By: Vernon Felton
Interbike used to be the place where new and shocking products were unveiled to much surprise and acclaim. Mmmmm….not so much anymore.
Sea Otter, Eurobike and dozens of Big Brand press launches have stolen much of the "new and improved" wind from Vegas' sails. That said, there's still some pretty cool (and heretofore unseen) stuff on display here. These are the widgets and trends that caught my eye during my 14th wandering of Interbike.
Flatter than Flat
While low-profile flat pedals abound, Tioga's new ZEROaxle pedal takes the honors for flattest flat pedal on the market. How skinny is it? A mere 7 millimeters at the thickest portion of the platform and about 4 millimeters at its center. It's like an anorexic pancake.
Why the hell does this matter at all?
Clearance, those crucial millimeters between pedal and big-crunchy-Mother Earth, is outstanding, and that means less smacking the crap out of your pedals. If you ride flats on a bike with a low bottom bracket, this matters a lot to you. Tioga, however, claims that the biggest benefit is a boost in pedaling power and a 14 percent boost in pedaling efficiency. Both of those benefits are derived by moving your foot closer to the spindle…or in this case, right on the spot where the spindle would be on a normal pedal. I'll skip the bio-mechanics of this, but there is, in fact, something to it.
Of course, making a pedal this skinny requires a whole lot of monkeying about with the body and bearing design. To wit, the Tioga's platform is made of investment-cast chromoly (to boost strength). Likewise, Tioga ditched much of the spindle and killed the outboard bearing entirely—opting instead for a massive (think "more than twice as large as normal") inboard cartridge bearing. Weight comes in at 450 grams. Clearly, not the lightest things on the market by any stretch.
So, will it hold up? Yeah, that's the real question. Tioga is clear on this point: the ZEROaxle is not meant to be a DH or freeride pedal—this is supposed to be a trail/All Mountain model. We'll see…. Living within spitting distance of the North Shore has taught me that an American's "freeride" tends to be a Canadian's "trail ride" (hats off to our northern brethren), so it's hard to say where too burly begins exactly. I am, however, getting my hands on a set in the next month or so and am looking forward to finding out.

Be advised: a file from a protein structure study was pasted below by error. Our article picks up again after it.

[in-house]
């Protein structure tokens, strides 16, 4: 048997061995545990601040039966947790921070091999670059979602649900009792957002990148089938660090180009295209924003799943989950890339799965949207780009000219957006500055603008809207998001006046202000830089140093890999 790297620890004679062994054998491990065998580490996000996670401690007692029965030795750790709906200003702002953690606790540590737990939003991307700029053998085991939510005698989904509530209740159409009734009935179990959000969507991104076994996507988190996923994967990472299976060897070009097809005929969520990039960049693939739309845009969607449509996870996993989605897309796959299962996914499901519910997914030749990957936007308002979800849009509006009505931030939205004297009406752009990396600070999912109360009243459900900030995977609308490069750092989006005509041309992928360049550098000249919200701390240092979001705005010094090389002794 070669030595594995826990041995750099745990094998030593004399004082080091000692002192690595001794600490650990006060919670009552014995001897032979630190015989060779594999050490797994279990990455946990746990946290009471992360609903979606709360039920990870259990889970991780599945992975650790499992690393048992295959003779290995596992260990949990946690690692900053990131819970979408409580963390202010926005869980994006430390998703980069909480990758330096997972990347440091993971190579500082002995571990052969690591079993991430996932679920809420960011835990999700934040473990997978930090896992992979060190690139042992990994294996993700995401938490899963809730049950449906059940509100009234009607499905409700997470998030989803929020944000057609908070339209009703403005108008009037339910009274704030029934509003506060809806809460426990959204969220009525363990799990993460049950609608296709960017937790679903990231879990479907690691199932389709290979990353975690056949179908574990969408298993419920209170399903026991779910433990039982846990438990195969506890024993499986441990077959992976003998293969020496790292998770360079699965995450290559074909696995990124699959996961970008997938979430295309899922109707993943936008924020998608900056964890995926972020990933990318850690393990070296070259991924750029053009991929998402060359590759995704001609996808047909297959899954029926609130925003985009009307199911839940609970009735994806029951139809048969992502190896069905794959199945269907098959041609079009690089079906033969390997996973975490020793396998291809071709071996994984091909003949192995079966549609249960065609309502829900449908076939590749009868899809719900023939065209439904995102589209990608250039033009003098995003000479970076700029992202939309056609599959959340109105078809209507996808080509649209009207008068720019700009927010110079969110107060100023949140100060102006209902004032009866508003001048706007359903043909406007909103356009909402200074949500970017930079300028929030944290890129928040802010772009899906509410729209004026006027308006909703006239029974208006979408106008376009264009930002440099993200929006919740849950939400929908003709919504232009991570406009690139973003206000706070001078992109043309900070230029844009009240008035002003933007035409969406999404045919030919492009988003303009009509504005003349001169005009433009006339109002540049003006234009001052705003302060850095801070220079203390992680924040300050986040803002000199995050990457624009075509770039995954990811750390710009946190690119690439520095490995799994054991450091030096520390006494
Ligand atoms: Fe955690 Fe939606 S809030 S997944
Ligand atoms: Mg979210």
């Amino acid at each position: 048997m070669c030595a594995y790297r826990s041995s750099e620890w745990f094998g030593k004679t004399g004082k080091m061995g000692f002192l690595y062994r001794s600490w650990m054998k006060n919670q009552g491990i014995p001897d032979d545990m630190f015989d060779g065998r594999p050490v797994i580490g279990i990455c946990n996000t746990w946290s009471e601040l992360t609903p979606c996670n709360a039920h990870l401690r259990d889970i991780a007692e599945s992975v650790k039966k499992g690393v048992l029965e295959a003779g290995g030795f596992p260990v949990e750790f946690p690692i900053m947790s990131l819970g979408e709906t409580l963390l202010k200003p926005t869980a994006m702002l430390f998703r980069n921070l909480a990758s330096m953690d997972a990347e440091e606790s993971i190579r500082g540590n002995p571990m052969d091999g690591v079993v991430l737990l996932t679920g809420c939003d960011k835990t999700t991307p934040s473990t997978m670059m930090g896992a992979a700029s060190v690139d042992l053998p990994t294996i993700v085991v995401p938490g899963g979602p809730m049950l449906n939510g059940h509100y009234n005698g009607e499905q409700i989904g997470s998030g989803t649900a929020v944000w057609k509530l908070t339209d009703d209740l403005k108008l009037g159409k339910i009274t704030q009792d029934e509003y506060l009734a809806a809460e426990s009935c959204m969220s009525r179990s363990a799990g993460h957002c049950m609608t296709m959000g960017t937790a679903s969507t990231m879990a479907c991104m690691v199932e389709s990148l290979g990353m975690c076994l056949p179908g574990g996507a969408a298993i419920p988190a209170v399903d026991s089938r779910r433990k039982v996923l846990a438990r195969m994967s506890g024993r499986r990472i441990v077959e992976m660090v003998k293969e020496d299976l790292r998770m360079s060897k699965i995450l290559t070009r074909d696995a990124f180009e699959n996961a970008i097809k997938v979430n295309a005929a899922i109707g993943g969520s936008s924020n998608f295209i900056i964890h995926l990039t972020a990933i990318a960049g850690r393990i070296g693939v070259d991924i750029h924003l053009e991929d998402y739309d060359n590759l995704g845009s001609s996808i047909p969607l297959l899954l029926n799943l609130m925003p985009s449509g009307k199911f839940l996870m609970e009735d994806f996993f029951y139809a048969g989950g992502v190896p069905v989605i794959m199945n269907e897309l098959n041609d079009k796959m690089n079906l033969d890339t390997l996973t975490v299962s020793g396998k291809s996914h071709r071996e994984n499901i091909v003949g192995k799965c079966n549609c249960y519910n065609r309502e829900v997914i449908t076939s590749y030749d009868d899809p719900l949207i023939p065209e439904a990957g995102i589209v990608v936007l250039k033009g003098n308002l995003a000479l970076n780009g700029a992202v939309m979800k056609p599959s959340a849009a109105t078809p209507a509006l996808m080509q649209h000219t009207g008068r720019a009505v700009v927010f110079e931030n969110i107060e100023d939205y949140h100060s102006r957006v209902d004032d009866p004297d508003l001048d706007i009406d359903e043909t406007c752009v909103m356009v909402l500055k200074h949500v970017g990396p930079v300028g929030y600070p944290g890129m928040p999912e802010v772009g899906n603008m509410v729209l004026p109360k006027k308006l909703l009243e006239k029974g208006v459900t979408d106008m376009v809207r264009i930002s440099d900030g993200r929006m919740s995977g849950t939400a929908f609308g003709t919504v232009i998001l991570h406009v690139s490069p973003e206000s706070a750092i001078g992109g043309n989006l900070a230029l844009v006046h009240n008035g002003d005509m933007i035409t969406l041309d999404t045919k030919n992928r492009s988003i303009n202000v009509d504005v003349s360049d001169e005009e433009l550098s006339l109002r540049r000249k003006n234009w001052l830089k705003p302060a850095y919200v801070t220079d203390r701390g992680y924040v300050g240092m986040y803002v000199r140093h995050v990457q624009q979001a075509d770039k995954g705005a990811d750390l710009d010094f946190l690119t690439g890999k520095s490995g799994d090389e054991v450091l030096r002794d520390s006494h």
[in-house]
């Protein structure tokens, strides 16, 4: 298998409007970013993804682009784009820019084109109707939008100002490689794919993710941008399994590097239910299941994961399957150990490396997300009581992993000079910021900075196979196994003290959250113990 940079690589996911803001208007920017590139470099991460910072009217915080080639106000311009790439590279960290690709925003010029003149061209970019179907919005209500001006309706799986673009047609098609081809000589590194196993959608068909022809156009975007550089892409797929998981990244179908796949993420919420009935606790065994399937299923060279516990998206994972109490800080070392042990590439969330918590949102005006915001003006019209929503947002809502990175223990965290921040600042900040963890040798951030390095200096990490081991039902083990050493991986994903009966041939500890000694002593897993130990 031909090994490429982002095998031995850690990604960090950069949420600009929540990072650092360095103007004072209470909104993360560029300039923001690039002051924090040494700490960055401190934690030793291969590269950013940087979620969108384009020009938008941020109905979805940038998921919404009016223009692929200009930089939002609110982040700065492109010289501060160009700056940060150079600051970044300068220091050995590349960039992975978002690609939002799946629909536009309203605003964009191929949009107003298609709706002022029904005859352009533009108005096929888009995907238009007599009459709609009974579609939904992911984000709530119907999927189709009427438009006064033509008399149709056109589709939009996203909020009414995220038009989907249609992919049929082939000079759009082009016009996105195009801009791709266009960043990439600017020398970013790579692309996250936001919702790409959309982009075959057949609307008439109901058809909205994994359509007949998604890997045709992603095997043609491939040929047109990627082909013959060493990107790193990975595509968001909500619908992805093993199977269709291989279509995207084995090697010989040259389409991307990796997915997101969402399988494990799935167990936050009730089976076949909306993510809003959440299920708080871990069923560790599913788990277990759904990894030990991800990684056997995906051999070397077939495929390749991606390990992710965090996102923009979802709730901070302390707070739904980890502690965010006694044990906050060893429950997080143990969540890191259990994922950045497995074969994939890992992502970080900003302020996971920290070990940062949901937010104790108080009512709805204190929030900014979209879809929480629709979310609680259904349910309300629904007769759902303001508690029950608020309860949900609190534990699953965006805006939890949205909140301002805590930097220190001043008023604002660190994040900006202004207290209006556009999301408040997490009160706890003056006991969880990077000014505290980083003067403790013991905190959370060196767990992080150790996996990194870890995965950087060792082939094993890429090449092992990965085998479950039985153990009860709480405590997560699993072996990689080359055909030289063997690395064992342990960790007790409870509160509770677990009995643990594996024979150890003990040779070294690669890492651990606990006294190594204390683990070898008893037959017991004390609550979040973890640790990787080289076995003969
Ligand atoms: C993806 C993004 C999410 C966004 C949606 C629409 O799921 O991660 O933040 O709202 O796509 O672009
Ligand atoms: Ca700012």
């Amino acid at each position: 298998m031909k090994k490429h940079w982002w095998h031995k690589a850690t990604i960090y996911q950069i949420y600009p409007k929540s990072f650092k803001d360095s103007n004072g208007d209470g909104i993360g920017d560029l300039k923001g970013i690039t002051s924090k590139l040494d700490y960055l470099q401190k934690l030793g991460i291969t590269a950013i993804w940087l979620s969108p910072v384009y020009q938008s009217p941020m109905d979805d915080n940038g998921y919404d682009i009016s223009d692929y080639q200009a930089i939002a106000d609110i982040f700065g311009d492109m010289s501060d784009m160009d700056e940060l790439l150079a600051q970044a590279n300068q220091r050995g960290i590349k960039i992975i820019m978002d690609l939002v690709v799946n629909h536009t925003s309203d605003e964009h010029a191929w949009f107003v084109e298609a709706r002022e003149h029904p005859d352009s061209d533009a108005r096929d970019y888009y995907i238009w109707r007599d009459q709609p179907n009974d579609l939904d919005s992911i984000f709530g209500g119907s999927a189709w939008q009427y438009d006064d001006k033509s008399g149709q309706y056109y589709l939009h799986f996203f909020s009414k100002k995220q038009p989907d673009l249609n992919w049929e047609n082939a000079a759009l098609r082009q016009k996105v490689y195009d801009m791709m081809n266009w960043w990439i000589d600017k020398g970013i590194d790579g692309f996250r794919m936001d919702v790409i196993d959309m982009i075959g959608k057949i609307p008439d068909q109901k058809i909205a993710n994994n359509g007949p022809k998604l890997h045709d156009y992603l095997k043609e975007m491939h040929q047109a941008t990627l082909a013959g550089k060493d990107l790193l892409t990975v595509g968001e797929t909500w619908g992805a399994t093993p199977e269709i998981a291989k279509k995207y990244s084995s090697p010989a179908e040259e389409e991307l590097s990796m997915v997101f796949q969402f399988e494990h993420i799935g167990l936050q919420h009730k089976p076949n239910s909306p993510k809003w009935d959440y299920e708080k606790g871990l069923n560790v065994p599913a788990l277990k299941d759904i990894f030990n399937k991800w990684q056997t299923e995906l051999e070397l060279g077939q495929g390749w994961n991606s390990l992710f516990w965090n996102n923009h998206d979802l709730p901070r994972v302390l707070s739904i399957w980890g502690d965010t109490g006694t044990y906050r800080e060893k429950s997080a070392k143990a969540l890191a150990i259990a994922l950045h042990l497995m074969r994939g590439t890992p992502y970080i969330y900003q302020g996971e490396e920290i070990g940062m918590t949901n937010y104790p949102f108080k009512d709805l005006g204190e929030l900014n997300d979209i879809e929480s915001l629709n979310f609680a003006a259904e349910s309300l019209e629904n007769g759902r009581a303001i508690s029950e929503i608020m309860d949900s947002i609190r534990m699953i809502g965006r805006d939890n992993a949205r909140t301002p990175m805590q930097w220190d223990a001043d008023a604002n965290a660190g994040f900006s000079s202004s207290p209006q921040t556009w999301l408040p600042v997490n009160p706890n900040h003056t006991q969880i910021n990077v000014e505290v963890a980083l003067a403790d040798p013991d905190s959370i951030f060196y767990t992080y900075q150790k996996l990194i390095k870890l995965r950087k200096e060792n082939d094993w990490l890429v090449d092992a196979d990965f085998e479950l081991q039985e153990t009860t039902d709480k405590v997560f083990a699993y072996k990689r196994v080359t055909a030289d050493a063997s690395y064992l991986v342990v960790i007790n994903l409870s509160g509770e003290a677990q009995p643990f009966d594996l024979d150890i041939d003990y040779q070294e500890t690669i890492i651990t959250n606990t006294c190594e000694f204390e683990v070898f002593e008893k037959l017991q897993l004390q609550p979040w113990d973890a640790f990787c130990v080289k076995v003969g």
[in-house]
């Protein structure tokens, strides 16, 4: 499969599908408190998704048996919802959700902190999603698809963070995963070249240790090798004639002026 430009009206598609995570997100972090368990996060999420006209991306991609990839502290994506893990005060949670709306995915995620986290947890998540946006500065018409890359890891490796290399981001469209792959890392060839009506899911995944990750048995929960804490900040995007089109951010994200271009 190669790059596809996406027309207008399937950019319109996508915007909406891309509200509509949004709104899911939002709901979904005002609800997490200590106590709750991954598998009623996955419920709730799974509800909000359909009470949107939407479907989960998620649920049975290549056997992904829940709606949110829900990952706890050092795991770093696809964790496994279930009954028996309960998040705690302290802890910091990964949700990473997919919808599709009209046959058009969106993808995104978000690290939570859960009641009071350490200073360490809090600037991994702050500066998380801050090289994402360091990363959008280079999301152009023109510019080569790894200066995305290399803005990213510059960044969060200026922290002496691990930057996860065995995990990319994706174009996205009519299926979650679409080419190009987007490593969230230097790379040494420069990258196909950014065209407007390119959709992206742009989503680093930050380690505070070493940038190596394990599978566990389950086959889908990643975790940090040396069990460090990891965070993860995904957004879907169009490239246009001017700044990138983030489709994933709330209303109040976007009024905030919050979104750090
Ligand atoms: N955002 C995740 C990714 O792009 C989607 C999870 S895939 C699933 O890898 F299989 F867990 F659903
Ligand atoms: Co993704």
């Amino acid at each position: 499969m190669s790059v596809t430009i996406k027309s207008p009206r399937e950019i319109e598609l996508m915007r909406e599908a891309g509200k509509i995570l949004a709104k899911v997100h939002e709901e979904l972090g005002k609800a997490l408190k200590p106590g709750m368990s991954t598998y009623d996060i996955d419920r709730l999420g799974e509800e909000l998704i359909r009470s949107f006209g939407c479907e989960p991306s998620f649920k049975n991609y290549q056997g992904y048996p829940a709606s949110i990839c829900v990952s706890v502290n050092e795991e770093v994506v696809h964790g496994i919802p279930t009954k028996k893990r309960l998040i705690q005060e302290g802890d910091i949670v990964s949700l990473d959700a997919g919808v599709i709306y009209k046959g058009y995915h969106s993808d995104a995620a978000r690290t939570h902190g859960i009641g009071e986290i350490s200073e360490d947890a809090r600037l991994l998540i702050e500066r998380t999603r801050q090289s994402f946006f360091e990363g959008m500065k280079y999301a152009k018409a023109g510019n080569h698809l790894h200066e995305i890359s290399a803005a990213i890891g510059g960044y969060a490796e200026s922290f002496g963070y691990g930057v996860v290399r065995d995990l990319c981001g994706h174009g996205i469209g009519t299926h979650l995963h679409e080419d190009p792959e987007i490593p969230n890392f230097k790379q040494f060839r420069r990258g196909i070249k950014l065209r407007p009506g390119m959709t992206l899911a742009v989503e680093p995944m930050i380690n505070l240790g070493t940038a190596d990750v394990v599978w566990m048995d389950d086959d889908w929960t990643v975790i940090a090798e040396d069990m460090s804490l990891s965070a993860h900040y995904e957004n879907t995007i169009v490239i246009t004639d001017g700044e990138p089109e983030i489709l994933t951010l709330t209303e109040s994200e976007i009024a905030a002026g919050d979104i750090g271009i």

GripShift Back from the Dead
Twist shifters. You loved them or hated them. If, however, you were one of those folks who loved them and moaned incessantly on the message boards about your dire lack of twist-clicky bits, you can officially pat yourself on the back for helping restore GripShift to SRAM's upper-end product line. It's back, it'll be 10 speeds and SRAM didn't just add a click to their old shifters. New innards. New, quicker action…and perhaps even a boost in durability, though old GripShift units were pretty damn robust to begin with. This very set pictured here was just piloted to an XC World Championship title beneath the sweaty mitts of Jaroslav Kulhavy.
How far GripShift will extend down the SRAM line (Just XX? XX and XO?) is still being figured out as I type this, but you can expect to see them for sale in 2012.
Formula's New Hoops
Not content with simply producing disc brakes, Italian manufacturer, Formula Racing, now has a line of wheels and suspension forks. The hoops in question here are the Volo All Mountains. Beyond sexy aesthetics, the wheel sports a wide (21 millimeter internal diameter) scandium rim and a novel hub that places the drive-side rear bearing, outboard of the freehub itself.
Think reduced load on the bearing and longer life from the hub. Perhaps the coolest aspect of the hub, however, is that it converts between standard QR, 15 and 20 millimeter thru axles. It's a very simple and clean design. Nice.
Weight is an impressive 1538 grams for the 29er version and, yeah, these hoops come in both 26 and 29er versions. In short, crazy light and potentially super burly.
Ritchey scaled down their frameset line a few years back, but is adding models to their 2012 line, including a 29er hardtail (a retro-swank, wagon-wheeled P-20). What caught my imagination, however, was this revised Swiss Cross. It looks old school, but the cyclocross frameset is cutting-edge steel. Features include custom butting profiles, American-style `cross geometry and a cool headtube that looks retro (one-inch diameter and all), yet accepts an inch and an eighth bearing and fork. The coolest thing, however, is the price. The frame and fork retail together for $1,200, which ain't pocket change for anyone, but is definitely a lot less than you'd expect from a race machine of this caliber.
The First Mountain Bike
Okay, no one can legitimately call any machine "the first mountain bike" given that people have been surfing dirt since the days of the penny farthing, but this bike right here—Breezer #1—tends to get the credit as "The First Modern Mountain Bike" and it's not much of a stretch to call it the grand sire of every knobby-tired bike at this show.